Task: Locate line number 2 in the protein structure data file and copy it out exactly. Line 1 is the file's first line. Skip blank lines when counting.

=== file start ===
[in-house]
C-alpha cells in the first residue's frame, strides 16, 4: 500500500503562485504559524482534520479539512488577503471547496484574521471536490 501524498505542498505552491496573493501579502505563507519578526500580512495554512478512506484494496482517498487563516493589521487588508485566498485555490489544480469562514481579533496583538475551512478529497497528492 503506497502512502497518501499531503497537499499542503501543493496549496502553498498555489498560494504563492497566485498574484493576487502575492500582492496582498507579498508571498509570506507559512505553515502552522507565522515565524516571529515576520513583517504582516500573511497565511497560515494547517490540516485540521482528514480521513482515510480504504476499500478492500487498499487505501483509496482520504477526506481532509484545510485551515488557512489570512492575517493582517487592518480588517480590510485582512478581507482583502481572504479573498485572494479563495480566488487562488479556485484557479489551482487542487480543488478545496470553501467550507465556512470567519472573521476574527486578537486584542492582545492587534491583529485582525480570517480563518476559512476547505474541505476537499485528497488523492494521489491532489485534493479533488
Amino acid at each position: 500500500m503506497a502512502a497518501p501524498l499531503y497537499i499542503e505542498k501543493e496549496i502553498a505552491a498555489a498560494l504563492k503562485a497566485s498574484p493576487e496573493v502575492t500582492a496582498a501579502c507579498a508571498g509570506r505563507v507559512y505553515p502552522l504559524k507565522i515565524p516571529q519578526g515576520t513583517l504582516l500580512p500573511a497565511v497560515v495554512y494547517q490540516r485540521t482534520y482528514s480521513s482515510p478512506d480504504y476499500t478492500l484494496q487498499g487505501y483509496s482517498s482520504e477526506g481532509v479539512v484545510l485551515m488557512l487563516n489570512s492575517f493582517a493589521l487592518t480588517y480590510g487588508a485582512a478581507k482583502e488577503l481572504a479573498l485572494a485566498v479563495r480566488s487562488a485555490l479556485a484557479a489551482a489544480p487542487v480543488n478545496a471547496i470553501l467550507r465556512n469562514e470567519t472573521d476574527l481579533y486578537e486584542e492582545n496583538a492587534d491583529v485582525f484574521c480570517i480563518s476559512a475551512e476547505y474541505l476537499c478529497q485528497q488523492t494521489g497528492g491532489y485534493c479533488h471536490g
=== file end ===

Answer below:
C-alpha cells in the first residue's frame, strides 16, 4: 500500500503562485504559524482534520479539512488577503471547496484574521471536490 501524498505542498505552491496573493501579502505563507519578526500580512495554512478512506484494496482517498487563516493589521487588508485566498485555490489544480469562514481579533496583538475551512478529497497528492 503506497502512502497518501499531503497537499499542503501543493496549496502553498498555489498560494504563492497566485498574484493576487502575492500582492496582498507579498508571498509570506507559512505553515502552522507565522515565524516571529515576520513583517504582516500573511497565511497560515494547517490540516485540521482528514480521513482515510480504504476499500478492500487498499487505501483509496482520504477526506481532509484545510485551515488557512489570512492575517493582517487592518480588517480590510485582512478581507482583502481572504479573498485572494479563495480566488487562488479556485484557479489551482487542487480543488478545496470553501467550507465556512470567519472573521476574527486578537486584542492582545492587534491583529485582525480570517480563518476559512476547505474541505476537499485528497488523492494521489491532489485534493479533488